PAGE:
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13.7: Cosmos And Culture
Mon March 11, 2013
Is Having A Child A Rational Decision?
Originally published on Tue March 12, 2013 1:31 pm
Debates about whether it's rational to have children are nothing new. Recent books like David Benatar's Better to Have Never Been: The Harm of Coming Into Existence, Bryan Caplan's Selfish Reasons to Have More Kids, Christine Overall's Why Have Children: The Ethical Debate, and Jessica Valenti's Why Have Kids? span the full range of views, from passionate pleas against procreation to more light-hearted defenses.
Last year at the Huffington Post, Lisa Belkin suggested that most academic discussions of parenthood fail to address why so many people actually have kids. Most people don't decide to start a family after logical and ethical debate; they're moved (says Belkin):
To create a family. To craft a whole greater than yourself, of which you will eternally be a part. To take part in a life from its start to your own finish.
In other words, they're moved by what they think it would be like to have a child and how that fits in with their vision of a full life.
Is it possible that having a child is neither rational nor irrational, but outside the scope of rational decision making altogether?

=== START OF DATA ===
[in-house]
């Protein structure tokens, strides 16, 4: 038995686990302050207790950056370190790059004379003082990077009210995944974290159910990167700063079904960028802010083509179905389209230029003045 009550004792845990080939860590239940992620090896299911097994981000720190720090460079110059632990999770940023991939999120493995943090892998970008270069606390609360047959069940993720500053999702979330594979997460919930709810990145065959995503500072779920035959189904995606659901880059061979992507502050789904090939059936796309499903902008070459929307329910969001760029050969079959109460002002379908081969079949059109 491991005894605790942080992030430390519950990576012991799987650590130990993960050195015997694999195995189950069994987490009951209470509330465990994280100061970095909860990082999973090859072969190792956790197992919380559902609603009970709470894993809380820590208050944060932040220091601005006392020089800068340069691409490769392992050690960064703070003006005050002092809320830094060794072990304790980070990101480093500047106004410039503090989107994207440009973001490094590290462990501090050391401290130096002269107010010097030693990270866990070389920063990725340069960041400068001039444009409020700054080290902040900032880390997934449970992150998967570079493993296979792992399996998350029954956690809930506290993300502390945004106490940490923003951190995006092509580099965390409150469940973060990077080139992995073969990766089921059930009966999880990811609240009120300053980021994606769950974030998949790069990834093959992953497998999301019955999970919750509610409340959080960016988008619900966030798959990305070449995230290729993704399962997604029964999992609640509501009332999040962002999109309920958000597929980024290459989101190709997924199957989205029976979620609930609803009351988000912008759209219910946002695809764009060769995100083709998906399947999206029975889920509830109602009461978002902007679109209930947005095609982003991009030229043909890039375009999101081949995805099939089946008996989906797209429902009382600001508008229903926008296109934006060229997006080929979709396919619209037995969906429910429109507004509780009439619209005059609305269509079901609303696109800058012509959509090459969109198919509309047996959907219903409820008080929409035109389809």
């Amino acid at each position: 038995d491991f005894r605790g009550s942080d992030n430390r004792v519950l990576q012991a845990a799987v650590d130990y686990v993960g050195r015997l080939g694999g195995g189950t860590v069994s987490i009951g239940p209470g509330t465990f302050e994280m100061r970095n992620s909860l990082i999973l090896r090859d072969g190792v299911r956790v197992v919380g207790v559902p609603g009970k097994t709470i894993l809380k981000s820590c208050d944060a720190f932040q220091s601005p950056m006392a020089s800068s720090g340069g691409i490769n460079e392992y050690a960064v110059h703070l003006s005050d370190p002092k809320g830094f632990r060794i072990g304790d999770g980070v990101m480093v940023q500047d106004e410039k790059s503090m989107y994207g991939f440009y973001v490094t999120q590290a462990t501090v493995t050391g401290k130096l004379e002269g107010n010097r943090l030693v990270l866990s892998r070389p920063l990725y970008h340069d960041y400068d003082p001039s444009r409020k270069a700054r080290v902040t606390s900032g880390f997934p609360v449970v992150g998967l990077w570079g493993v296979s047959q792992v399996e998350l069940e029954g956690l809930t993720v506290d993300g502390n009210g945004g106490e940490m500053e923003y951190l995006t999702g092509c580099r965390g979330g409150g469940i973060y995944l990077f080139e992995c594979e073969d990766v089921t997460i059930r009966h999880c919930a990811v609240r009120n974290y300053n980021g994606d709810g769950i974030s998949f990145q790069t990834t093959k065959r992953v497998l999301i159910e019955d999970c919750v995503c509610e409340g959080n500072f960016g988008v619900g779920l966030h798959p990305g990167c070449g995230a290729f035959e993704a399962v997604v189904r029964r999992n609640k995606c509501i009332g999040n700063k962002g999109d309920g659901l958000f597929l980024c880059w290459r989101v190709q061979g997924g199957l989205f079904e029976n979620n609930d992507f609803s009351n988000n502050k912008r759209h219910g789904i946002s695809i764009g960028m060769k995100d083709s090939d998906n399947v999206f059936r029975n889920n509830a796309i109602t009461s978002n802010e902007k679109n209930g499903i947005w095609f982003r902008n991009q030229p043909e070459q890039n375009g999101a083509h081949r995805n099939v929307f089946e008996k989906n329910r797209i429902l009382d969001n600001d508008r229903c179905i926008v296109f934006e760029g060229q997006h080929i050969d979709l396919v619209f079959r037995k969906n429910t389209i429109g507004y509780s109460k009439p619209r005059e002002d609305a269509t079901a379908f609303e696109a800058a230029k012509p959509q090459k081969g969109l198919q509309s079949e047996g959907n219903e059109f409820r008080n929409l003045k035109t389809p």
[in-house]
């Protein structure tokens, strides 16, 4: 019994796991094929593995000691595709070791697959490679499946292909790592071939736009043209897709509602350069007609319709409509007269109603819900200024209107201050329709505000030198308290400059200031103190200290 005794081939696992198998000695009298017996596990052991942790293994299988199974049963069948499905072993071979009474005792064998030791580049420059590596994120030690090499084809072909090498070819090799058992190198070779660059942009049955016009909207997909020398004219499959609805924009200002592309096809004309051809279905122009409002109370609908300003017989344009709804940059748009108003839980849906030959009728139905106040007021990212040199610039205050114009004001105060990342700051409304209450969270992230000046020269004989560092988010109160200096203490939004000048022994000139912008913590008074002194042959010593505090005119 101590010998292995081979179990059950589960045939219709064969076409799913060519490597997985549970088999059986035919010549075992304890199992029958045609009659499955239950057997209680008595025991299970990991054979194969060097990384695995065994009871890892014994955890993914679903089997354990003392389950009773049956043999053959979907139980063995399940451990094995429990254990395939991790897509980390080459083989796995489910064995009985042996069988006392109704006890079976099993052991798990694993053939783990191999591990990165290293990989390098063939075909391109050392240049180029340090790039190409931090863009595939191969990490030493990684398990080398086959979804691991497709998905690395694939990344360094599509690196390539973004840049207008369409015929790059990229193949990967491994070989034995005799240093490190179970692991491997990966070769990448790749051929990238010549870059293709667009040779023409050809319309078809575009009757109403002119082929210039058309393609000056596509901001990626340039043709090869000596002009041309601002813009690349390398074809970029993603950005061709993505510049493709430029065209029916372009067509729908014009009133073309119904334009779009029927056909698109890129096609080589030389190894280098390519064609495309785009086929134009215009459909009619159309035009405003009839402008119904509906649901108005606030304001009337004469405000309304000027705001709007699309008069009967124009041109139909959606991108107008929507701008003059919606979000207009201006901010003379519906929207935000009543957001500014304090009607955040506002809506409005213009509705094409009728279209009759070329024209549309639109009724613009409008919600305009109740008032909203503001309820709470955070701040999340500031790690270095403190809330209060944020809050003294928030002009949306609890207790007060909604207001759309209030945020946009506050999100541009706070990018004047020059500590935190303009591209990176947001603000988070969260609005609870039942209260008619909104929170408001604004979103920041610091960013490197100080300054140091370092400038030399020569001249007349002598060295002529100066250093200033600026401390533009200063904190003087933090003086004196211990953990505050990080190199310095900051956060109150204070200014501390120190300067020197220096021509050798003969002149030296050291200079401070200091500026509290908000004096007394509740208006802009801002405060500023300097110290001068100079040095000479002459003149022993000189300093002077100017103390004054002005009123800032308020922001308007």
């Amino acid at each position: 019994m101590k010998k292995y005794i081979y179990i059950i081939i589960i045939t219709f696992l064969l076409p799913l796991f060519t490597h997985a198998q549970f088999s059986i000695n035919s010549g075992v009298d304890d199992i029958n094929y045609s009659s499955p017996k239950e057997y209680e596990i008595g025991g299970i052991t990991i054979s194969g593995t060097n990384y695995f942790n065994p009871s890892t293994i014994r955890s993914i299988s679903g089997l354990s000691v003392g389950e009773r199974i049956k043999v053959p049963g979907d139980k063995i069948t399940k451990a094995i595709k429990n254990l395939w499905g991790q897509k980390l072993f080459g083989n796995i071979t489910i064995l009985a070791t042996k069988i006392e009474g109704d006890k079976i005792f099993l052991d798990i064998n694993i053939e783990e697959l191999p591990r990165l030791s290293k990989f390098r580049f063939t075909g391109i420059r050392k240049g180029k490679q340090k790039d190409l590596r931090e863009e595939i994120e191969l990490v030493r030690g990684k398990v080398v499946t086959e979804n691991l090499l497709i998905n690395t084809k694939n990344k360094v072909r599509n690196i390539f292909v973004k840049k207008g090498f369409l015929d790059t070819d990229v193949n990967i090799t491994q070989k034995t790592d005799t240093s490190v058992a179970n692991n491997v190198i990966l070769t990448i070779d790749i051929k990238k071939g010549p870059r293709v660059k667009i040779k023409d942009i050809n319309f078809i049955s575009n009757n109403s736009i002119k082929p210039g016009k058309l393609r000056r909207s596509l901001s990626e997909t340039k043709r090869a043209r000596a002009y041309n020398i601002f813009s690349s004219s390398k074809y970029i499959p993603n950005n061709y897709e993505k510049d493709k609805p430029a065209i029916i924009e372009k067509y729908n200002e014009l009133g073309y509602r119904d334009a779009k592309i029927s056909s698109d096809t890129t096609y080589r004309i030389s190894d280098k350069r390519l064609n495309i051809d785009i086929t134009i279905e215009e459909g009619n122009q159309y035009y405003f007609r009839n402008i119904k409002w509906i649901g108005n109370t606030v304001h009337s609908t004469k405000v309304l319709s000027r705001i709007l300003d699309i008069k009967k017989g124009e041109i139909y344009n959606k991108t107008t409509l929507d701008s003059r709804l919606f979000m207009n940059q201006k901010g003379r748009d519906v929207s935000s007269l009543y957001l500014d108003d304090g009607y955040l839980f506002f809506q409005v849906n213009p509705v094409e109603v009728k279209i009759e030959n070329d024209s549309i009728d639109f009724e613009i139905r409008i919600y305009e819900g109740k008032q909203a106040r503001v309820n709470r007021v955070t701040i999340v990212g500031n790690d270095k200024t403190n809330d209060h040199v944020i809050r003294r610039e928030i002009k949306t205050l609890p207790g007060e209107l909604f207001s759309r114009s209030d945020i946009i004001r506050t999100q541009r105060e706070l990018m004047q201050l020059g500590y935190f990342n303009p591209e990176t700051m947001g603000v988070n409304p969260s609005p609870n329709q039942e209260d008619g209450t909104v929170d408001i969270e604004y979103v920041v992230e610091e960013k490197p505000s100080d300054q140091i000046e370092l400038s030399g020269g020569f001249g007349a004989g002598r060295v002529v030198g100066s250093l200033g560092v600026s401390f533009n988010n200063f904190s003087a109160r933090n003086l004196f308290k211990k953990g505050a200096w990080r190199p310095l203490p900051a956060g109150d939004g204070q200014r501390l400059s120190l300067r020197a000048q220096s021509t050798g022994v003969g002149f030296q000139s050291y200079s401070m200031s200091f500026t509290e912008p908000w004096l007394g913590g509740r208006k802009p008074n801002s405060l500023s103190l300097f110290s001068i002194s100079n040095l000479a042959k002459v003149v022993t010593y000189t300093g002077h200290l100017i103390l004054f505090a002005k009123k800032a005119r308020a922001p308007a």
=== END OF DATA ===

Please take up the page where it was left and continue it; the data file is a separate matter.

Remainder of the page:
In a surprising development, Belkin may have found an advocate from within the halls of academe: philosopher L.A. Paul. In a controversial new paper forthcoming in the journal Res Philosophica, Paul argues that having a child is an "epistemically-transformative experience," and therefore one for which rational decision-making procedures, such as maximizing your "expected utility," simply don't apply.
Let's unpack that a bit.
Paul begins with a common procedure for how someone with the luxury of deciding whether to have a child might go about making the decision. First, she (or he) considers what it would be like to have a child, and what it would be like not to have a child. After careful thought, our hypothetical person determines whether she has a preference for one outcome or the other, and she pursues that outcome accordingly.
The problem, suggests Paul, is that one can't know what it's like to have a child of one's own before actually having such a child. And that means that our childless decision-maker isn't in a position to evaluate one of her options to see how it stacks up against the alternative.
It's important to note that Paul isn't assuming that having a child is so wonderful and fulfilling that someone without children simply couldn't comprehend a parent's child-induced bliss. In fact, having a child could make someone miserable. Paul's point is precisely that you cannot know what the experience of having your own child will be like until you experience it, whether the experience is positive, negative or somewhere in between. This is the sense in which having a child is an epistemically-transformative experience: it puts you in a position of access to knowledge that you didn't have before.